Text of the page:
Read Part 1

Thomas Sutcliffe hints at the comingsocial media revolution. He sees culture breaking down into micro-cultures,places of individual self-expression. He drools over the idea of owning a TiVobox (I bet he had shelves heaving with unwatched VHS cassettes, like the restof us). Perhaps his most prescient vision is one drawn from an observation of1999. An advert for GAP clothing reflects a changing view of the world. Threechildren represent a changing world, a connected, socially fluid world. Wordsare not present, words divide, and pictures are read by all of us.

Science pundits have an unfair advantage in theprediction game. They can look to what is in the early stages of developmentand then simply place a timeframe on events. So no surprises that Steve Connorlooks to the Human Genome Project for inspiration. It's the ongoing debate onhuman cloning and designer babies that concerns Connor. By 2005, he predicts,the UK government will approve 'therapeutic cloning' of human cells. In 2004,the UK's Human Fertilization and Embryology Authority gave such permission.

Connor's vision of computing goes deeper than that ofhis fellow Indy journalists. He sees the end of the silicon chip by 2020,replaced by DNA to produce biological computers. By 2013 the three corecomponents of a bio computer have been developed (storage, method oftransmission and logic system).

But progress is slow and bio computers arecurrently far less able than silicon based computers. But Connor may yet beproved right, let's check back in five years' time.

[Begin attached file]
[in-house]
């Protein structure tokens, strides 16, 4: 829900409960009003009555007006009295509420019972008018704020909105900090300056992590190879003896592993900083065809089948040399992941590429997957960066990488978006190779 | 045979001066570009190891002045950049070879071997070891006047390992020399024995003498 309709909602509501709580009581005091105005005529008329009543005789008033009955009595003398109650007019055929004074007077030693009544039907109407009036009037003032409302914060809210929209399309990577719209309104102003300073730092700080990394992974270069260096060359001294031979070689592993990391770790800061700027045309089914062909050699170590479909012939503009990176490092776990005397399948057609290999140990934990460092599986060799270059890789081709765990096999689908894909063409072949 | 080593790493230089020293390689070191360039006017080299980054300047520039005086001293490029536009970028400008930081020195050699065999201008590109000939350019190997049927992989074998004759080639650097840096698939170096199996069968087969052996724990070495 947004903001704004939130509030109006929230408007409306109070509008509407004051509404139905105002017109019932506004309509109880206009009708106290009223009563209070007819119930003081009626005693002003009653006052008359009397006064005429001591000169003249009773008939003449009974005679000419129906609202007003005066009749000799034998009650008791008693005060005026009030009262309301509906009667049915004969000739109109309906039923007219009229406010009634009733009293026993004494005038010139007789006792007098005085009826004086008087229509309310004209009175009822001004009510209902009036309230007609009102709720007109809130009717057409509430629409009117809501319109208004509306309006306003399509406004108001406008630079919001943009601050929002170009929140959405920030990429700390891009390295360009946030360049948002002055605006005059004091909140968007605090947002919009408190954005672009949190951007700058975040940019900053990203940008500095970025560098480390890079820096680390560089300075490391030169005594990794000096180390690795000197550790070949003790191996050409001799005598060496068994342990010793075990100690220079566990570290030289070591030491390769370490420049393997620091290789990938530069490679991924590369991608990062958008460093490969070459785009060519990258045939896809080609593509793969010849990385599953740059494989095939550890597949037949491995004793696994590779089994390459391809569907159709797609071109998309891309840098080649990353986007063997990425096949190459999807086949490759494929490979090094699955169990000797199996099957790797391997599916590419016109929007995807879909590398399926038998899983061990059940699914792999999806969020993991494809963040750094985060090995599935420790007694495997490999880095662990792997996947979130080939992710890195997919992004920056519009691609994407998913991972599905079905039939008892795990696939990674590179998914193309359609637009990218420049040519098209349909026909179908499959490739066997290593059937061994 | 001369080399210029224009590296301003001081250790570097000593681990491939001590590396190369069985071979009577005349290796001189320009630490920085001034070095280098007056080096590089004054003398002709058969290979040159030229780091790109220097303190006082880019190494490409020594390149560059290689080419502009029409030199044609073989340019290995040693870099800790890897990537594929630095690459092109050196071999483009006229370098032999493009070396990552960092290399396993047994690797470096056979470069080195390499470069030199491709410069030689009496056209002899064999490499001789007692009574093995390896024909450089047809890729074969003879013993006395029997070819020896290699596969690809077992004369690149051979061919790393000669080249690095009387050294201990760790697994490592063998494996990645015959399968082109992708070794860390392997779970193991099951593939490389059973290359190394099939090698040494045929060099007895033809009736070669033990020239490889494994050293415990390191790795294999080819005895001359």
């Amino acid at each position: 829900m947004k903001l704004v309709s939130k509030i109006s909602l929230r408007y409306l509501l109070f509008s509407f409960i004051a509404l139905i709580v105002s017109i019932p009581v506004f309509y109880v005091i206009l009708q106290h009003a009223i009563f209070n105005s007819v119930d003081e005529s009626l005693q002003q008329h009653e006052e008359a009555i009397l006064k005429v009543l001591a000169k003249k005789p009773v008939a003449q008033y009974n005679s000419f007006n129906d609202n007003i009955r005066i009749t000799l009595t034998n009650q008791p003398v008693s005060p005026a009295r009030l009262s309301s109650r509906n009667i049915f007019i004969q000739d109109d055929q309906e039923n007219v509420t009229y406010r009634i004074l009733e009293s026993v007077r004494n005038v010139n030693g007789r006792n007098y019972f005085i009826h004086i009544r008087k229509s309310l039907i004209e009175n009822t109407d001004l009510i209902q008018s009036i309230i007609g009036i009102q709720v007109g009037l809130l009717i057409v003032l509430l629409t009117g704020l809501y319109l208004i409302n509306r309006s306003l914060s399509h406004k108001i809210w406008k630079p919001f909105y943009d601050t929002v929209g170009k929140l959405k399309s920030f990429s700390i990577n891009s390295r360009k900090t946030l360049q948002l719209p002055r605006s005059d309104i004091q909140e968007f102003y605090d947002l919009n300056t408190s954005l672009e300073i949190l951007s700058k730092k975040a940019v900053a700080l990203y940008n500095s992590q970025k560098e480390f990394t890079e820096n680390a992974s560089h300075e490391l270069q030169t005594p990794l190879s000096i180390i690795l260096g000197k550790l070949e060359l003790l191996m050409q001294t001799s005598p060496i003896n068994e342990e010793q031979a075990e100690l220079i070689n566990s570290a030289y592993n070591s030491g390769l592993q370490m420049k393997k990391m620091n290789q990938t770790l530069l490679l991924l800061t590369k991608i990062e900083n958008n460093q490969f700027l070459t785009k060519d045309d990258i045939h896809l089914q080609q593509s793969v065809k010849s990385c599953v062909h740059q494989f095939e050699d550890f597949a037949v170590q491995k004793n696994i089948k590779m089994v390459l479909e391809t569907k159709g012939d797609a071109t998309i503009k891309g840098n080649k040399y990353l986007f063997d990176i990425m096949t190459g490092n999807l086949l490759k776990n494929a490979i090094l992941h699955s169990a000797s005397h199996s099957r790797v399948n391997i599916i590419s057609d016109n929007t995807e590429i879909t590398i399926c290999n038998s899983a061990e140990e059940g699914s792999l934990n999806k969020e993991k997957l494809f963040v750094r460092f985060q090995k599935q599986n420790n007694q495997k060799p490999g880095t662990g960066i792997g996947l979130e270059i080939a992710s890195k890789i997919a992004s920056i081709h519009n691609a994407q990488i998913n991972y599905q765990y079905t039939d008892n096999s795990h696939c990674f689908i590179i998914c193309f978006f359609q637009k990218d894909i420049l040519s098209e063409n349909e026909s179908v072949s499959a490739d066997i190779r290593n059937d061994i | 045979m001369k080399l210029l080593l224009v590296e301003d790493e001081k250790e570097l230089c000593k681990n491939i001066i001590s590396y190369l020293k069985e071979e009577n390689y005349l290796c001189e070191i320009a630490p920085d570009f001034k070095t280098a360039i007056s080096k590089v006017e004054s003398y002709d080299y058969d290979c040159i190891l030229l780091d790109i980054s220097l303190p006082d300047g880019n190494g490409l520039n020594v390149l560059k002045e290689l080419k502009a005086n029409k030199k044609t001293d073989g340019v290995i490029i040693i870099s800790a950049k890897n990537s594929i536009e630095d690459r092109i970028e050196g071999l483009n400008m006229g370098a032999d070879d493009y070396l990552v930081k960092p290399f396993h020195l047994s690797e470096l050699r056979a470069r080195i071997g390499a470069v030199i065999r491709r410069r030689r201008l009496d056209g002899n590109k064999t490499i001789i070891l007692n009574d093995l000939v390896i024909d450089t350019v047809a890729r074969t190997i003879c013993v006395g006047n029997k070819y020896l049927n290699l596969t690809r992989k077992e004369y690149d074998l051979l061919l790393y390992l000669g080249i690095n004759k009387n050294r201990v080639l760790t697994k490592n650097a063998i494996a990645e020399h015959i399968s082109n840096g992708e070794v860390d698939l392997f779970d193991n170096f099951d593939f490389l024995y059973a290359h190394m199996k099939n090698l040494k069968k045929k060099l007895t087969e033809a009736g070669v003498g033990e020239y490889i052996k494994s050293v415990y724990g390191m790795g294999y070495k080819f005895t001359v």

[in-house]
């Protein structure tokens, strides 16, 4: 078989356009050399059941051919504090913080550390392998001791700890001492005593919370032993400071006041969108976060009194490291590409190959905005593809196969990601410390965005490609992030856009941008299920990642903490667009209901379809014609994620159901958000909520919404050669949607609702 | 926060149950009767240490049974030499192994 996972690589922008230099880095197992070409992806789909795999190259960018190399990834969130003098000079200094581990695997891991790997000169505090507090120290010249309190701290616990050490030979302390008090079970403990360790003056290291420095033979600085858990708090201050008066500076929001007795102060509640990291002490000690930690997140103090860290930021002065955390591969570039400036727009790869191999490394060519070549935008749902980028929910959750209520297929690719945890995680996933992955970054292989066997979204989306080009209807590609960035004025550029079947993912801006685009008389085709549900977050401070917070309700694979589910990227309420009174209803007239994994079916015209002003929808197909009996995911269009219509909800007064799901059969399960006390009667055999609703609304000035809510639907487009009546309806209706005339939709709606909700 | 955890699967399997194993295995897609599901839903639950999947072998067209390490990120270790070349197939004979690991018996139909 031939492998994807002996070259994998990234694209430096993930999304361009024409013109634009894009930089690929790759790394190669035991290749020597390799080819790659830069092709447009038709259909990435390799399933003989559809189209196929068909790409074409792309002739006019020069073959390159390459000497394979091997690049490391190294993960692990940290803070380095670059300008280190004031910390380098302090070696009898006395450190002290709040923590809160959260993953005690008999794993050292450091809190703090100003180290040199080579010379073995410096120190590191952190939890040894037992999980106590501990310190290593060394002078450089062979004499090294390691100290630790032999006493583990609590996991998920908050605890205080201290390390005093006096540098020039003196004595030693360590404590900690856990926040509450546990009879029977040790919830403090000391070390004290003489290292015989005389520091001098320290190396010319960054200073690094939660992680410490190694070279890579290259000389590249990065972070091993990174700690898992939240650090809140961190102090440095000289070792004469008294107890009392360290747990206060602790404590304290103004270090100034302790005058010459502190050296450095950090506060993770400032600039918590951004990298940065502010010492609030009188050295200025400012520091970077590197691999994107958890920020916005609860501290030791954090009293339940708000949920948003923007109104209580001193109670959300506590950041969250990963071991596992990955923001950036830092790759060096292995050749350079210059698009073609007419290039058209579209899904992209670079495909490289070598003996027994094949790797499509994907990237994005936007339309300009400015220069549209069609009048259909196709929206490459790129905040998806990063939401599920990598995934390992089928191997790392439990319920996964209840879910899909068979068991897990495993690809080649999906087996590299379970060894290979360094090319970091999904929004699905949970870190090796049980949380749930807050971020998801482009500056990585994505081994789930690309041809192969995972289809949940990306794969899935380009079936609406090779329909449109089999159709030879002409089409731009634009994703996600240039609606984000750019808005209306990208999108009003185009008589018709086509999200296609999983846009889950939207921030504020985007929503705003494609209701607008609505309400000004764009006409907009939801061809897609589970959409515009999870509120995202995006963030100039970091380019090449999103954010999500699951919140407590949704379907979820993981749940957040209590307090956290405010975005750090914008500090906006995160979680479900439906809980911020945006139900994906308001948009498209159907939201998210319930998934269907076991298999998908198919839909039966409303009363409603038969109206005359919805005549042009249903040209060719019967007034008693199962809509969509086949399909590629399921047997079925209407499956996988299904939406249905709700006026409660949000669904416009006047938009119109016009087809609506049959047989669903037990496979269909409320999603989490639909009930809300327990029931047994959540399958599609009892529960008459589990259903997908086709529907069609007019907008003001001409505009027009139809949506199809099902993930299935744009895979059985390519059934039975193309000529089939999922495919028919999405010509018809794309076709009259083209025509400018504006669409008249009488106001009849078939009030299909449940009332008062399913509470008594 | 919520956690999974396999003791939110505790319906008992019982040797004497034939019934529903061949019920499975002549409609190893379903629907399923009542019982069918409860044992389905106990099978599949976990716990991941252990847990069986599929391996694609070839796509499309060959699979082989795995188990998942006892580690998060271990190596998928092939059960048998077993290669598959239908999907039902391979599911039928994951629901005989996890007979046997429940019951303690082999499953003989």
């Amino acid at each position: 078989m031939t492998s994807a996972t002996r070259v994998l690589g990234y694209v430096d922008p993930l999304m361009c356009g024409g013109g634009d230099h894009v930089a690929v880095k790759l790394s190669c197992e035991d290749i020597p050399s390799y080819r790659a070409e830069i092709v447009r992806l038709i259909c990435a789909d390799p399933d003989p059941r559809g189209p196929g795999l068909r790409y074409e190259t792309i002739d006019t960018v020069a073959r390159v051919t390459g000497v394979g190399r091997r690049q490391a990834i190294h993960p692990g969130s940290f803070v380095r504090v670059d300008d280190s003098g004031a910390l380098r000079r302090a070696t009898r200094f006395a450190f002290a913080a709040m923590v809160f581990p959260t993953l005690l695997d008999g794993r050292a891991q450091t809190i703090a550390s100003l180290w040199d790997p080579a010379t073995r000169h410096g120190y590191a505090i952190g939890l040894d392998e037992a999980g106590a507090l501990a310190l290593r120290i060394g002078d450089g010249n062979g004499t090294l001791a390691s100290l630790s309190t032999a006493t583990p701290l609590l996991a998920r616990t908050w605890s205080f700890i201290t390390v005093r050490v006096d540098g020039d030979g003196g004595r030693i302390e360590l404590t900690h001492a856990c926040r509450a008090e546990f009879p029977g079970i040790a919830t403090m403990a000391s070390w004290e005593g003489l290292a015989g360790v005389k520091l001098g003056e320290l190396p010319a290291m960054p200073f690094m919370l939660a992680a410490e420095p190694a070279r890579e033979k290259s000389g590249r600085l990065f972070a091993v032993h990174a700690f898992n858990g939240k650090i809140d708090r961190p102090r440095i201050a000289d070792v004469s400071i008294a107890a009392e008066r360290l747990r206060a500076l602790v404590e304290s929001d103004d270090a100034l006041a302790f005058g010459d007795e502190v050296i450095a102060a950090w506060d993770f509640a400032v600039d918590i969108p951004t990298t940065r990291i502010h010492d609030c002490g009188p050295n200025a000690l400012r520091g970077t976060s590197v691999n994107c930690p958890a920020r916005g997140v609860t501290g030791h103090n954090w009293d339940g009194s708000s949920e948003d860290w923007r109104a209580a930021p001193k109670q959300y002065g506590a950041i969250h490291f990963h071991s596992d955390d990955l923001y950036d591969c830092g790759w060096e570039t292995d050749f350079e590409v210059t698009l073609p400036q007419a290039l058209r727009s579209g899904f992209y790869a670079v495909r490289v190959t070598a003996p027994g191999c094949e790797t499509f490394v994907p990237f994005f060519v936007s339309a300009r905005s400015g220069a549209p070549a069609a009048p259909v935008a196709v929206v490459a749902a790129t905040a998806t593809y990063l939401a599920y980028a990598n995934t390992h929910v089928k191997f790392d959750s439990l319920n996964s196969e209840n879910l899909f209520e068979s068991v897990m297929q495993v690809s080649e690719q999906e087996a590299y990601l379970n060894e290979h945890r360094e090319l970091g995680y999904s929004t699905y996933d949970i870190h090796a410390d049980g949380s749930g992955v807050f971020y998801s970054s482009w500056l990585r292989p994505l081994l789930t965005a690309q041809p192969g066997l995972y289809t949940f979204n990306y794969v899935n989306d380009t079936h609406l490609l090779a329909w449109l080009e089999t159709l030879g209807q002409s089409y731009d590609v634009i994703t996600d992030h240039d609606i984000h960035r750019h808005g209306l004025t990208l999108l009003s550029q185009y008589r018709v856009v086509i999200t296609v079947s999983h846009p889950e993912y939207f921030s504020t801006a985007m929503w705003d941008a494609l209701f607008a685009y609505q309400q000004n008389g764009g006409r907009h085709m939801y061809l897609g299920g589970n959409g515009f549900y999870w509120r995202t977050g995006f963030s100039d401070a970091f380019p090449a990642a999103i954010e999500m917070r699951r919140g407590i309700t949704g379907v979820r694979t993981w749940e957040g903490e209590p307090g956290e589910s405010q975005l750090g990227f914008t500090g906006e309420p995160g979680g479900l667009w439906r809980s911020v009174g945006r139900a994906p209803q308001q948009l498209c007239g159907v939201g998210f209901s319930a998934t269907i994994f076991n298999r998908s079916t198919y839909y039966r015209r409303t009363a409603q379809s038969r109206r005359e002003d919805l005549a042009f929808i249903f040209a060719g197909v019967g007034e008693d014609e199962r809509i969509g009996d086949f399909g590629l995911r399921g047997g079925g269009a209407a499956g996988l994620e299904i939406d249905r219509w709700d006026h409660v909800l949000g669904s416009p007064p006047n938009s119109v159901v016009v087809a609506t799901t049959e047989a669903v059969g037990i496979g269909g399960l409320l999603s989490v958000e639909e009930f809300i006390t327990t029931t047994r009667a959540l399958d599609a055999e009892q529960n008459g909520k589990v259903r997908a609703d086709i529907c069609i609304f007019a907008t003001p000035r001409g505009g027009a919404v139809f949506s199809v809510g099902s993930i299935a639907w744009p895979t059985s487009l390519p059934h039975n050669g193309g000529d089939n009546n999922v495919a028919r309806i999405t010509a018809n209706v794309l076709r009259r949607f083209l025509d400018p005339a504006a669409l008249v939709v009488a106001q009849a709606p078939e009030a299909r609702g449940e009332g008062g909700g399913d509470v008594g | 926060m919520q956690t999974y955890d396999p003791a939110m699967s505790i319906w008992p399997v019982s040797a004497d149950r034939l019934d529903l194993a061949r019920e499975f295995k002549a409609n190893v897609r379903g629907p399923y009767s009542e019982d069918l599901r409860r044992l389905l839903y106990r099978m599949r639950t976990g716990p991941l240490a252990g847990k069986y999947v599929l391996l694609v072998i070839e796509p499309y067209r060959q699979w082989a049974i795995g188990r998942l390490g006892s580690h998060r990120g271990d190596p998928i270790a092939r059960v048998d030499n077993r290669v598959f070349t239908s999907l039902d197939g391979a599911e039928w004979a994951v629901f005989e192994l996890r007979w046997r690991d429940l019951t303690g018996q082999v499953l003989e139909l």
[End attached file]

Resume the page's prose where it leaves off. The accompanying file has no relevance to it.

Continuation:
So on the morning of 01.01.2000 there was optimism.Mankind was going forward towards its true potential and destiny. New Labourwas a breath of fresh air.

Osama Bin Laden was a fringe loon. We weren'tconcerned with the expenses of our politicians. We didn't have a clue as towhat a Credit Crunch was. Eastern Europe was that place we went on £5 flightsfrom EasyJet. Our military presence in the Middle East was minimal. BigBrother, the TV show, did not exist. Big Brother, the surveillance state wasstill small(ish).

Yet somehow all these red flags were missed by those punditsfoolish enough to peer into the crystal ball.

Histories of the twentieth century often begin withthe death of Queen Victoria in 1901. The optimism of that first Independent ofthe twenty-first century lasted 619 days. Histories of the new millennium beginon Tuesday 11 September 2001. The only prediction that everybody got right, theone at the start of each article that day, is that second guessing the futureis a mug's game.